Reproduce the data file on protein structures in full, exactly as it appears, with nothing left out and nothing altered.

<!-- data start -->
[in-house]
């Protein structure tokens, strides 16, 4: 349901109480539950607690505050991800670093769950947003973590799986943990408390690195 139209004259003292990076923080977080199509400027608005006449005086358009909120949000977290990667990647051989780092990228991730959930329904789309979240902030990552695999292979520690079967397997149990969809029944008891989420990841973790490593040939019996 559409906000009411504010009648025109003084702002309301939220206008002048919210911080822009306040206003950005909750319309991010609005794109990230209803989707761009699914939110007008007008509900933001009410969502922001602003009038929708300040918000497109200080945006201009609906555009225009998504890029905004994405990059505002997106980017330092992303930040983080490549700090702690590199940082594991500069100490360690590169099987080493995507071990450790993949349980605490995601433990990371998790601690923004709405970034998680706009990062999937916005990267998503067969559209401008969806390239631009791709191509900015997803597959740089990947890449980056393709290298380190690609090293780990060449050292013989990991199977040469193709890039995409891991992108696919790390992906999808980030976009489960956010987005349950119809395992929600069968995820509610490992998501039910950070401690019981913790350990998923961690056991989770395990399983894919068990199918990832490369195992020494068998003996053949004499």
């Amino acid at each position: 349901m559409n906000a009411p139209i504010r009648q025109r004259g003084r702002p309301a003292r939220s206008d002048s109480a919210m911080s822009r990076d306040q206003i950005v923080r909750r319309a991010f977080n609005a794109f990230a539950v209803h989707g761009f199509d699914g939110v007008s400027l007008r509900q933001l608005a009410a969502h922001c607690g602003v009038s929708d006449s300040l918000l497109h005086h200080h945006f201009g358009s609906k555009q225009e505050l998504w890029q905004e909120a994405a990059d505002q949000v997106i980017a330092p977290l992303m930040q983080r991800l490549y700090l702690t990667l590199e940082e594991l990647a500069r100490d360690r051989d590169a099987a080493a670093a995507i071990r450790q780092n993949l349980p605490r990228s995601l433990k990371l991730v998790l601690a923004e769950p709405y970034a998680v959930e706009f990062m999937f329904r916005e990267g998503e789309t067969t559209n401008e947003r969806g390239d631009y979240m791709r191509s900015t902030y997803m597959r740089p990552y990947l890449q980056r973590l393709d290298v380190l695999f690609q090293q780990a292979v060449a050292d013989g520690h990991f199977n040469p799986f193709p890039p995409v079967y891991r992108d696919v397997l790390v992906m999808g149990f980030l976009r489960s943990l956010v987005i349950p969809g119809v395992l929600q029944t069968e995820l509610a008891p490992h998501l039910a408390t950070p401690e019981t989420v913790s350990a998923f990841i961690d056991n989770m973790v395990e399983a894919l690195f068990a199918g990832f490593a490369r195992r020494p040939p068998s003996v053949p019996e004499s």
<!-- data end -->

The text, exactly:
[in-house]
């Protein structure tokens, strides 16, 4: 349901109480539950607690505050991800670093769950947003973590799986943990408390690195 139209004259003292990076923080977080199509400027608005006449005086358009909120949000977290990667990647051989780092990228991730959930329904789309979240902030990552695999292979520690079967397997149990969809029944008891989420990841973790490593040939019996 559409906000009411504010009648025109003084702002309301939220206008002048919210911080822009306040206003950005909750319309991010609005794109990230209803989707761009699914939110007008007008509900933001009410969502922001602003009038929708300040918000497109200080945006201009609906555009225009998504890029905004994405990059505002997106980017330092992303930040983080490549700090702690590199940082594991500069100490360690590169099987080493995507071990450790993949349980605490995601433990990371998790601690923004709405970034998680706009990062999937916005990267998503067969559209401008969806390239631009791709191509900015997803597959740089990947890449980056393709290298380190690609090293780990060449050292013989990991199977040469193709890039995409891991992108696919790390992906999808980030976009489960956010987005349950119809395992929600069968995820509610490992998501039910950070401690019981913790350990998923961690056991989770395990399983894919068990199918990832490369195992020494068998003996053949004499």
């Amino acid at each position: 349901m559409n906000a009411p139209i504010r009648q025109r004259g003084r702002p309301a003292r939220s206008d002048s109480a919210m911080s822009r990076d306040q206003i950005v923080r909750r319309a991010f977080n609005a794109f990230a539950v209803h989707g761009f199509d699914g939110v007008s400027l007008r509900q933001l608005a009410a969502h922001c607690g602003v009038s929708d006449s300040l918000l497109h005086h200080h945006f201009g358009s609906k555009q225009e505050l998504w890029q905004e909120a994405a990059d505002q949000v997106i980017a330092p977290l992303m930040q983080r991800l490549y700090l702690t990667l590199e940082e594991l990647a500069r100490d360690r051989d590169a099987a080493a670093a995507i071990r450790q780092n993949l349980p605490r990228s995601l433990k990371l991730v998790l601690a923004e769950p709405y970034a998680v959930e706009f990062m999937f329904r916005e990267g998503e789309t067969t559209n401008e947003r969806g390239d631009y979240m791709r191509s900015t902030y997803m597959r740089p990552y990947l890449q980056r973590l393709d290298v380190l695999f690609q090293q780990a292979v060449a050292d013989g520690h990991f199977n040469p799986f193709p890039p995409v079967y891991r992108d696919v397997l790390v992906m999808g149990f980030l976009r489960s943990l956010v987005i349950p969809g119809v395992l929600q029944t069968e995820l509610a008891p490992h998501l039910a408390t950070p401690e019981t989420v913790s350990a998923f990841i961690d056991n989770m973790v395990e399983a894919l690195f068990a199918g990832f490593a490369r195992r020494p040939p068998s003996v053949p019996e004499s």